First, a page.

While watching Channel 4’s Inside Nature’s Giants last night, I had rather a bizarre and somewhat worrying epiphany; I’ve watched many, many autopsies on humans – both on TV and, years ago, in person when I was studying medical science and forensics – and I never once had a concern that the human was being robbed of dignity, yet I did last night while watching an elephant go under the post-mortem knives. And that kinda worried me because I felt rather uncomfortably like a creepy voyeur while watching this show.
I think I’ve now decided that it’s possibly due to the fact that elephants are among those animals that are revered for their magnificence, their dignity, grace and beauty, not to mention the mysticism surrounding them.
Elephants are the only other animals aside from humans who ritualise death which of course shows a level of cognitive ability that is quite astounding, but, where we humans can give consent for our bodies to be used for medical science after our death, an elephant cannot, and I’ve concluded that was the cause of my unease last night. Nobody asked this beautiful creature how she felt about being dissected on TV and I had to wonder how her nearest and dearest were coping with her bewildering disappearance.
However, I should also add that I did feel that those who were involved in the autopsy did pay due respect to the animal; vet Mark Evans used the words “tragic death” which some may feel was OTT when talking about the euthanised death of an animal – the elephant had crippling arthritis – but I personally felt it was entirely fitting.
Evans was especially keen to stress the points about the animal’s dignity and to reassure us viewers that she hadn’t been put down for the sake of cutting her up on primetime TV, and I did find, at points, that their collective enthusiasm was rather infectious. Comparative Anatomist Joy Reidenberg – who apparently has the rather unique distinction of having been “inside more whales” than anyone else – clearly couldn’t wait to wade in among the gore to discover the elephant’s secret anatomy.
And, moralistic debate aside, one could argue of course that in order to better understand the animal, post-mortem examinations are invaluable and likewise, televising them could be construed as a valuable tool for bringing that knowledge to those of us who’re unlikely to ever be invited to witness such a thing in person. And I can’t deny that it was very interesting.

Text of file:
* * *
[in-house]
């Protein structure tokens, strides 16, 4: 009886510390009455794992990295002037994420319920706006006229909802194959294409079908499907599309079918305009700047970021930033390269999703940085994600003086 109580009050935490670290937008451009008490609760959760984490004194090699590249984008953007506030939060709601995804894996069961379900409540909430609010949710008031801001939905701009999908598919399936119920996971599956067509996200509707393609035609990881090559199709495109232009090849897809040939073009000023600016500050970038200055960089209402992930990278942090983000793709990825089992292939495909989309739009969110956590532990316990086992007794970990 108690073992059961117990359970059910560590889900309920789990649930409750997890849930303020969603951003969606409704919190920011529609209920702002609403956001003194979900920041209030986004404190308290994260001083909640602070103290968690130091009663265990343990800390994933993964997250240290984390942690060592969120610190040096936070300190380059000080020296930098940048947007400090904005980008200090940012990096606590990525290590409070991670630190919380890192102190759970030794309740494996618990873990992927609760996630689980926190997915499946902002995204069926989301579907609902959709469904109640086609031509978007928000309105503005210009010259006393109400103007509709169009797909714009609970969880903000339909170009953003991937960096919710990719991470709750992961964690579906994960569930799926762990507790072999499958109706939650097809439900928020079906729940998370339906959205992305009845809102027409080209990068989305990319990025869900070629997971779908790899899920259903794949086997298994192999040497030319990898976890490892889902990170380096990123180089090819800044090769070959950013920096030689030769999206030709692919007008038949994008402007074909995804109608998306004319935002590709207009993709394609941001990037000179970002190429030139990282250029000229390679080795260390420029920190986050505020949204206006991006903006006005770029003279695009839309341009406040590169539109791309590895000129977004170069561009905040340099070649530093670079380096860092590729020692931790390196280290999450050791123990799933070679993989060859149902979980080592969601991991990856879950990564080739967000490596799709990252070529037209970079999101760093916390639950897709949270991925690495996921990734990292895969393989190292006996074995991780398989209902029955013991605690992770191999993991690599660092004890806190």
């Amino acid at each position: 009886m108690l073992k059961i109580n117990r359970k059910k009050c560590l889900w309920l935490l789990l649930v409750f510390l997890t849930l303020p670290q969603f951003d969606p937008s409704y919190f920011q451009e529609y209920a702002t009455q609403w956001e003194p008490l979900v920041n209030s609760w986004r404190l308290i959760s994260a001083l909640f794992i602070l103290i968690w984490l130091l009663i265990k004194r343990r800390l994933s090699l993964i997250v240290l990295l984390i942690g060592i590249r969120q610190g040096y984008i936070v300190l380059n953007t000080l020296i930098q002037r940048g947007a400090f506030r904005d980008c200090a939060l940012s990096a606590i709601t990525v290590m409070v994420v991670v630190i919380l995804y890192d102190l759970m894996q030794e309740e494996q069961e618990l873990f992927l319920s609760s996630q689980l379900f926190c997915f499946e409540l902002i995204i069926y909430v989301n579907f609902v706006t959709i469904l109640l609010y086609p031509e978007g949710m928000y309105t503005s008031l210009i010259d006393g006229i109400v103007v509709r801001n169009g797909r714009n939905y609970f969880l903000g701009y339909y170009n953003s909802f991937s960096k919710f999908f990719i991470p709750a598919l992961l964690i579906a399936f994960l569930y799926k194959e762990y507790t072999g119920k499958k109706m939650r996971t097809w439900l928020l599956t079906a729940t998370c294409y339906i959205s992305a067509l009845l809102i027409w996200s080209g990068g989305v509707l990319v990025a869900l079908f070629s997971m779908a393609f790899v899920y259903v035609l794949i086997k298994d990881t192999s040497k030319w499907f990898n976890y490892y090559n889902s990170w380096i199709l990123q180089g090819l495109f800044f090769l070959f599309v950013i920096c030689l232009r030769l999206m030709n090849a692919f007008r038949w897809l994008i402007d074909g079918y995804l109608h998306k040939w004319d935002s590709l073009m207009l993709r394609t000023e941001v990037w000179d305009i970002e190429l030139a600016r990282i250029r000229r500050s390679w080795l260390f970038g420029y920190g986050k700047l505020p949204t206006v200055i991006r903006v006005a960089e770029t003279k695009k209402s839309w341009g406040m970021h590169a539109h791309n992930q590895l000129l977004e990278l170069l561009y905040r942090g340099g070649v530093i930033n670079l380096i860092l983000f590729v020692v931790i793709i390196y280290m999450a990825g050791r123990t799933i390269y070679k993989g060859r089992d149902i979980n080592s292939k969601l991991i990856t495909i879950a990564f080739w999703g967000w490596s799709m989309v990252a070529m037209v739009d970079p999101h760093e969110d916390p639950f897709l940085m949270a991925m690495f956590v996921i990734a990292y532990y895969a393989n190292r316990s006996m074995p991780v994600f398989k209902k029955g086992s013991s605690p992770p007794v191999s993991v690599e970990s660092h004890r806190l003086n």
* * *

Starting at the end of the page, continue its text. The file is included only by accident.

We learned about some of the amazing features of the elephant such as their ‘pogo’ like hidden toes which facilitate that rather comical bouncy gait and how their ears control their temperature. We heard too how elephants have to eat the equivalent of their own body weight every 20 days in order to survive… that’s a very lot of veg, hence the need for gargantuan intestines.
There was even a touch of levity as the remainder of the elephant’s huge 2,000 litre methane store leaked out after the abdominal incisions were made; it made me really glad we don’t have smellyvision.
And interspersed with the autopsy footage were other pieces of film such as elephants swimming underwater which was a beautiful thing to behold. We also saw Joy up to her elbows in whale, which was less joyous I have to say.
Overall, niggling doubts about the righteousness of the film aside, it was very interesting and, if you’re into anatomy or just curious about what makes an elephant work, this show is well worth watching. If you missed it, you can see it here on 4oD.